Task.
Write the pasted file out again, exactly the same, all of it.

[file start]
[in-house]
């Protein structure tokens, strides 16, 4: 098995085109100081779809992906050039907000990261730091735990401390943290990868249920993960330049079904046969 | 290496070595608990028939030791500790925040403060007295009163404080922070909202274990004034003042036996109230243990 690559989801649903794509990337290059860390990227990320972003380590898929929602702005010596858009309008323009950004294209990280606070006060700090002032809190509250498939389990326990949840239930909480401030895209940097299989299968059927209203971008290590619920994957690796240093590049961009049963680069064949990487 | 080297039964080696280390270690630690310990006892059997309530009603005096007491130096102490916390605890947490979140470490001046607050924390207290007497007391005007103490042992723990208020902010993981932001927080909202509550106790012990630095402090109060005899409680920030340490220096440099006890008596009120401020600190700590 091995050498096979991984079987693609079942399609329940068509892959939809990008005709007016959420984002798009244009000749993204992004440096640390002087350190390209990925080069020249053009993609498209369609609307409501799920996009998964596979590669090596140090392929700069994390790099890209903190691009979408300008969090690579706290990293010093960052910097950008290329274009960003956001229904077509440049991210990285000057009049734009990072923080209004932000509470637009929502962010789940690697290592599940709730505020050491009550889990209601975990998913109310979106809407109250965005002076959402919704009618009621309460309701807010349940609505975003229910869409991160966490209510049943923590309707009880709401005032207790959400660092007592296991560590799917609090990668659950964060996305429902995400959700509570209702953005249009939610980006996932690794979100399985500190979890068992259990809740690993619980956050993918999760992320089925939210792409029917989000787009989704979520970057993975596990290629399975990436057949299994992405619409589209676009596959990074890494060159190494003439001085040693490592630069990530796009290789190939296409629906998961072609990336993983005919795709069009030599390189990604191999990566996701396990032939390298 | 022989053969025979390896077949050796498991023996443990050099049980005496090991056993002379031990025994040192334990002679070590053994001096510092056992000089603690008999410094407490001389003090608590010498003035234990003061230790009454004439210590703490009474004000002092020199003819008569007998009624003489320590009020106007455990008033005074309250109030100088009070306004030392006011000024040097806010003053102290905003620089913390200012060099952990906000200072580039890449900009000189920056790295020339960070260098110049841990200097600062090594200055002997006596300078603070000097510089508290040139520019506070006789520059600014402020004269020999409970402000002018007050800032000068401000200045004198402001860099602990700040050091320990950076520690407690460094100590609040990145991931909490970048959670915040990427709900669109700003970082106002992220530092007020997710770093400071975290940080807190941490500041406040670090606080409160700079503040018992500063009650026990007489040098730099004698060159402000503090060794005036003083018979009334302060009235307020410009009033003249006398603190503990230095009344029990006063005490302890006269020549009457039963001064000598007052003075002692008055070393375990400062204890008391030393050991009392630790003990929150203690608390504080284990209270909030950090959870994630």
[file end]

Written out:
[in-house]
């Protein structure tokens, strides 16, 4: 098995085109100081779809992906050039907000990261730091735990401390943290990868249920993960330049079904046969 | 290496070595608990028939030791500790925040403060007295009163404080922070909202274990004034003042036996109230243990 690559989801649903794509990337290059860390990227990320972003380590898929929602702005010596858009309008323009950004294209990280606070006060700090002032809190509250498939389990326990949840239930909480401030895209940097299989299968059927209203971008290590619920994957690796240093590049961009049963680069064949990487 | 080297039964080696280390270690630690310990006892059997309530009603005096007491130096102490916390605890947490979140470490001046607050924390207290007497007391005007103490042992723990208020902010993981932001927080909202509550106790012990630095402090109060005899409680920030340490220096440099006890008596009120401020600190700590 091995050498096979991984079987693609079942399609329940068509892959939809990008005709007016959420984002798009244009000749993204992004440096640390002087350190390209990925080069020249053009993609498209369609609307409501799920996009998964596979590669090596140090392929700069994390790099890209903190691009979408300008969090690579706290990293010093960052910097950008290329274009960003956001229904077509440049991210990285000057009049734009990072923080209004932000509470637009929502962010789940690697290592599940709730505020050491009550889990209601975990998913109310979106809407109250965005002076959402919704009618009621309460309701807010349940609505975003229910869409991160966490209510049943923590309707009880709401005032207790959400660092007592296991560590799917609090990668659950964060996305429902995400959700509570209702953005249009939610980006996932690794979100399985500190979890068992259990809740690993619980956050993918999760992320089925939210792409029917989000787009989704979520970057993975596990290629399975990436057949299994992405619409589209676009596959990074890494060159190494003439001085040693490592630069990530796009290789190939296409629906998961072609990336993983005919795709069009030599390189990604191999990566996701396990032939390298 | 022989053969025979390896077949050796498991023996443990050099049980005496090991056993002379031990025994040192334990002679070590053994001096510092056992000089603690008999410094407490001389003090608590010498003035234990003061230790009454004439210590703490009474004000002092020199003819008569007998009624003489320590009020106007455990008033005074309250109030100088009070306004030392006011000024040097806010003053102290905003620089913390200012060099952990906000200072580039890449900009000189920056790295020339960070260098110049841990200097600062090594200055002997006596300078603070000097510089508290040139520019506070006789520059600014402020004269020999409970402000002018007050800032000068401000200045004198402001860099602990700040050091320990950076520690407690460094100590609040990145991931909490970048959670915040990427709900669109700003970082106002992220530092007020997710770093400071975290940080807190941490500041406040670090606080409160700079503040018992500063009650026990007489040098730099004698060159402000503090060794005036003083018979009334302060009235307020410009009033003249006398603190503990230095009344029990006063005490302890006269020549009457039963001064000598007052003075002692008055070393375990400062204890008391030393050991009392630790003990929150203690608390504080284990209270909030950090959870994630």